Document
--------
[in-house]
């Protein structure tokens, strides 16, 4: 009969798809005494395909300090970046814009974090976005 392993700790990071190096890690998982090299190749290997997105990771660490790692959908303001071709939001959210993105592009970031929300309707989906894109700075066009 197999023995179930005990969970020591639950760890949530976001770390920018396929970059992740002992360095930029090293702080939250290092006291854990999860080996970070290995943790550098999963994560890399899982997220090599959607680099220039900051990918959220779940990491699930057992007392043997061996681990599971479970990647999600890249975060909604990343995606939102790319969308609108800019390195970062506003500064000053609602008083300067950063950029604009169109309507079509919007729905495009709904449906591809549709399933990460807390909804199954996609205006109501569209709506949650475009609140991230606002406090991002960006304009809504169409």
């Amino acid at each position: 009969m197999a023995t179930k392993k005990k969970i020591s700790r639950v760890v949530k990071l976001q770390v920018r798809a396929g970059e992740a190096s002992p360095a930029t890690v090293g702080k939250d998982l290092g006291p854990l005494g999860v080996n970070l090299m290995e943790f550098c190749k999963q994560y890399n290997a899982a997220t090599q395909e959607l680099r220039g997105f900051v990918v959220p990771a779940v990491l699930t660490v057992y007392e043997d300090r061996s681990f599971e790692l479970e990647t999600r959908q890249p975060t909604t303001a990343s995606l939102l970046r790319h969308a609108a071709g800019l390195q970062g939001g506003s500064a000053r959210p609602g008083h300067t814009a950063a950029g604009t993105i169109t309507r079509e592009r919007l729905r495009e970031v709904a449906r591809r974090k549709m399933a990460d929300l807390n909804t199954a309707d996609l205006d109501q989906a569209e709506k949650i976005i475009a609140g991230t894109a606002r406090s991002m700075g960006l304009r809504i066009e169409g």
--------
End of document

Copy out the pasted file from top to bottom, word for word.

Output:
[in-house]
């Protein structure tokens, strides 16, 4: 009969798809005494395909300090970046814009974090976005 392993700790990071190096890690998982090299190749290997997105990771660490790692959908303001071709939001959210993105592009970031929300309707989906894109700075066009 197999023995179930005990969970020591639950760890949530976001770390920018396929970059992740002992360095930029090293702080939250290092006291854990999860080996970070290995943790550098999963994560890399899982997220090599959607680099220039900051990918959220779940990491699930057992007392043997061996681990599971479970990647999600890249975060909604990343995606939102790319969308609108800019390195970062506003500064000053609602008083300067950063950029604009169109309507079509919007729905495009709904449906591809549709399933990460807390909804199954996609205006109501569209709506949650475009609140991230606002406090991002960006304009809504169409």
């Amino acid at each position: 009969m197999a023995t179930k392993k005990k969970i020591s700790r639950v760890v949530k990071l976001q770390v920018r798809a396929g970059e992740a190096s002992p360095a930029t890690v090293g702080k939250d998982l290092g006291p854990l005494g999860v080996n970070l090299m290995e943790f550098c190749k999963q994560y890399n290997a899982a997220t090599q395909e959607l680099r220039g997105f900051v990918v959220p990771a779940v990491l699930t660490v057992y007392e043997d300090r061996s681990f599971e790692l479970e990647t999600r959908q890249p975060t909604t303001a990343s995606l939102l970046r790319h969308a609108a071709g800019l390195q970062g939001g506003s500064a000053r959210p609602g008083h300067t814009a950063a950029g604009t993105i169109t309507r079509e592009r919007l729905r495009e970031v709904a449906r591809r974090k549709m399933a990460d929300l807390n909804t199954a309707d996609l205006d109501q989906a569209e709506k949650i976005i475009a609140g991230t894109a606002r406090s991002m700075g960006l304009r809504i066009e169409g």